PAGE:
2 de November de 1285 - Muere Pedro III de Aragón (421)

After Alfonso had left him, Peter III of Aragon, conscious that his illness was mortal, and anxious solemnly to exculpate himself from the guilt of the war carried on against the Pope, as Charles of Anjou had done on his death-bed from that of the war kindled by the Pope, summoned the Archbishop of Tarragona, with the Bishops of Valencia, Huesca, and other prelates and barons; and in their presence declared that it was not in hostility to the Holy See, but in pursuance of his rights that he had taken possession of the kingdom of Sicily; that he had not merited the excommunications of Martin, but had submitted to their observance as became a Christian; and now being about to appear before the judgment-seat of God, he asked absolution from the archbishop, promising that should he recover, (and here he again had recourse to equivocal expressions,) he would render obedience to the supreme Pontiff, according to right, and present himself before him either in person or by ambassadors. This he confirmed by an oath, and the archbishop granted him absolution. Having been admonished to forgive his enemies, he gave orders for the liberation of his prisoners, not including, however, those of high degree. He left unaltered the will which he had made in 1282, at Port Fangos. He confessed himself aloud to two monks, then with great difficulty he rose from his bed, trembling and scarce able to stand, dressed himself, and kneeling down, weeping and inwardly praying, received the eucharist. He was informed of the surrender of Gerona and of the arrival of Charles from Sicily when only a glimmering of consciousness yet remained to him, and was unable to utter a word in reply ; but he folded his arms in the form of a cross, raised his eyes to heaven, and expired on the 10th of November, 1285. [Conventional date and location are 2/11/1285, Vilafranca del Penedès]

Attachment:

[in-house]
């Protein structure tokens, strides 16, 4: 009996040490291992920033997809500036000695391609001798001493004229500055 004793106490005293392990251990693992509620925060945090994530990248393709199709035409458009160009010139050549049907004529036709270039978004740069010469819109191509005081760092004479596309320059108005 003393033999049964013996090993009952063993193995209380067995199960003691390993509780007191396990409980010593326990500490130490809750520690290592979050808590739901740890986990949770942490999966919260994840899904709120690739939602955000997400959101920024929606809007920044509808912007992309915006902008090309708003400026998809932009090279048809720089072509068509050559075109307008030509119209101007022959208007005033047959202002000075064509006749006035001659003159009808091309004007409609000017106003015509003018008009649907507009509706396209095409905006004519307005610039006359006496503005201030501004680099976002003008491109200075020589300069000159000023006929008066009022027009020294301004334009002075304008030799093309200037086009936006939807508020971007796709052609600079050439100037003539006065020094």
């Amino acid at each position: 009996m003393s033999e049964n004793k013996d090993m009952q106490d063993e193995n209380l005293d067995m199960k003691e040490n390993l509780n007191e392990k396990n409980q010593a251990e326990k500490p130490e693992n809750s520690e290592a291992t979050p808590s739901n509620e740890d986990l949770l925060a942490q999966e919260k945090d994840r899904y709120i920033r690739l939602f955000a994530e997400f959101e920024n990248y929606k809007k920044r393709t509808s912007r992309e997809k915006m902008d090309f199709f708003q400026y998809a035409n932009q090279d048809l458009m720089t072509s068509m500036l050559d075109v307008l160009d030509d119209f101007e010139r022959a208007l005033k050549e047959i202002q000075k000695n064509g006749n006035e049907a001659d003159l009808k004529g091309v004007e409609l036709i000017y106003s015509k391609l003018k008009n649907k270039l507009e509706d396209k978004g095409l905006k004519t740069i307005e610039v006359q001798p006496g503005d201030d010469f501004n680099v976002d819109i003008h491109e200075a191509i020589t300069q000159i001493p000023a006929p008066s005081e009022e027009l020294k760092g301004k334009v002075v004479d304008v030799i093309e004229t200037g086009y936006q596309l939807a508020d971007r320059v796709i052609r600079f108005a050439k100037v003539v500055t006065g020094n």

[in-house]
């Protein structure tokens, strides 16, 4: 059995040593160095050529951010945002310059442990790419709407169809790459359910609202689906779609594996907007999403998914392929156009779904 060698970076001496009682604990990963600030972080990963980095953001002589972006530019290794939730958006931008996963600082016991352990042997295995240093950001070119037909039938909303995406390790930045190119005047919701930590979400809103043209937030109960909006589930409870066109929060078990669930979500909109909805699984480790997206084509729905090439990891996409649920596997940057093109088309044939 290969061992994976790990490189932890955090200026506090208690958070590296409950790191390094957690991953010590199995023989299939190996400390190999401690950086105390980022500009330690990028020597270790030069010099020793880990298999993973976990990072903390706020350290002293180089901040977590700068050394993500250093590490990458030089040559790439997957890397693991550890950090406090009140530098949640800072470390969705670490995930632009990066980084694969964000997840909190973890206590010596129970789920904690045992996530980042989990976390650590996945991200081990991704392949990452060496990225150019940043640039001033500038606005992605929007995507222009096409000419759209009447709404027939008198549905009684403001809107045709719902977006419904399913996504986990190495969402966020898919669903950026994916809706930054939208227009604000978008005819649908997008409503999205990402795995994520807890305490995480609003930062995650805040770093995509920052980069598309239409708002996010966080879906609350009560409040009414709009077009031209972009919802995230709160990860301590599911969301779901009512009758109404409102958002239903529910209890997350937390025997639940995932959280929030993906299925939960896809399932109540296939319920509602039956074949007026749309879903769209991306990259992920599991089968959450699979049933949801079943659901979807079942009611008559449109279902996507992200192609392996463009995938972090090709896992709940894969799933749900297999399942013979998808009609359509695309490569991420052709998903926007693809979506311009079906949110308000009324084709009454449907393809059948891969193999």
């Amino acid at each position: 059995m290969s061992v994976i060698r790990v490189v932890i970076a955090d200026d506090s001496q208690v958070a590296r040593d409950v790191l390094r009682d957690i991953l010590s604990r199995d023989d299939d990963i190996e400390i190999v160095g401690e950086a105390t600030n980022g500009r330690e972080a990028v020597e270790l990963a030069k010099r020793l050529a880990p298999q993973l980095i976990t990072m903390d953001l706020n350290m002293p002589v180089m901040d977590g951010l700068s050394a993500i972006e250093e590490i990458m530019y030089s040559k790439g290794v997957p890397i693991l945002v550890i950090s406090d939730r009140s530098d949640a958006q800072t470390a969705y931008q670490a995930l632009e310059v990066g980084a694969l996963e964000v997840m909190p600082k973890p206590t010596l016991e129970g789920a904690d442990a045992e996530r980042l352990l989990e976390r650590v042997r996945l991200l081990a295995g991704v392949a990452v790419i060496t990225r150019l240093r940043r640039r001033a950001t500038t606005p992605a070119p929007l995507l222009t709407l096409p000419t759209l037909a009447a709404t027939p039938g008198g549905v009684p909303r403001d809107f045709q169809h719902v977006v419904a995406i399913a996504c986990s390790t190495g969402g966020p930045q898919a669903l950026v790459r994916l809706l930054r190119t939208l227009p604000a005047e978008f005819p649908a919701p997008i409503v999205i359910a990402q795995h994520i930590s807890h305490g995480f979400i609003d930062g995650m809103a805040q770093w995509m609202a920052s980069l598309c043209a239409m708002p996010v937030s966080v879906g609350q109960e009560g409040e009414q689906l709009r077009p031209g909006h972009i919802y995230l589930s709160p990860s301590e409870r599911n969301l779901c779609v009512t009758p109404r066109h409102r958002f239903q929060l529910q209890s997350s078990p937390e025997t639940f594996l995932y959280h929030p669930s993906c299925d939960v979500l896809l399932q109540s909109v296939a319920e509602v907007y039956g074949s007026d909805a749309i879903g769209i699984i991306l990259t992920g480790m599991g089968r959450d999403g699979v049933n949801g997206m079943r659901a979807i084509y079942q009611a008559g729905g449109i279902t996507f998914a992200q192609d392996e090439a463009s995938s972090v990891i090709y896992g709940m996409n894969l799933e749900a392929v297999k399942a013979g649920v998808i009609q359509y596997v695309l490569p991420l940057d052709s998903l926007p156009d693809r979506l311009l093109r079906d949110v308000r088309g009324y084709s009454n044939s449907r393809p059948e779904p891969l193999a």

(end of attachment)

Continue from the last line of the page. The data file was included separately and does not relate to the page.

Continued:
Such was the end of Peter of Aragon. He died at the age of forty-six, in the prime of mental and bodily vigour, and at the summit of his fortune; for he beheld the host of France dispersed; the King of Majorca humbled; Charles of Anjou, Philip the Bold, and Pope Martin departed this life ; the new King of Naples in his power ; that kingdom in confusion ; Sicily submissive and secure ; his fleet mistress of the Mediterranean; and his own power so much increased by the fame of victory, that he was able everywhere to keep in check even his own rebellious subjects.

, History of the War of the Sicilian Vespers (1850).

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  • Aragón (10)
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  • Corona de Aragón (94) La Corona de Aragón (en aragonés: Corona d'Aragón; en catalán: Corona d'Aragó; conocida también por otros nombres alternativos) englobaba al conjunto de territorios que estuvieron bajo la jurisdicción del rey de Aragón, de 1164 a 1707.[8]​[9]​ El 13 de noviembre de 1137, Ramiro II el Monje, rey de Aragón, en la conocida como renuncia de Zaragoza depositó en su yerno Ramón Berenguer el reino (aunque no la dignidad de rey), firmando éste en adelante como Conde de Barcelona y Príncipe de Aragón.
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  • Pedro III de Aragón (4) Pedro III de Aragón (Valencia, 1240 – Villafranca del Penedés, 11 de noviembre de 1285), llamado el Grande, fue hijo de Jaime I el Conquistador y su segunda esposa Violante de Hungría.
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  • Villafranca del Panadés (6) Villafranca del Panadés (en catalán y oficialmente Vilafranca del Penedès) es un municipio de la provincia de Barcelona en la comunidad de Cataluña, España.

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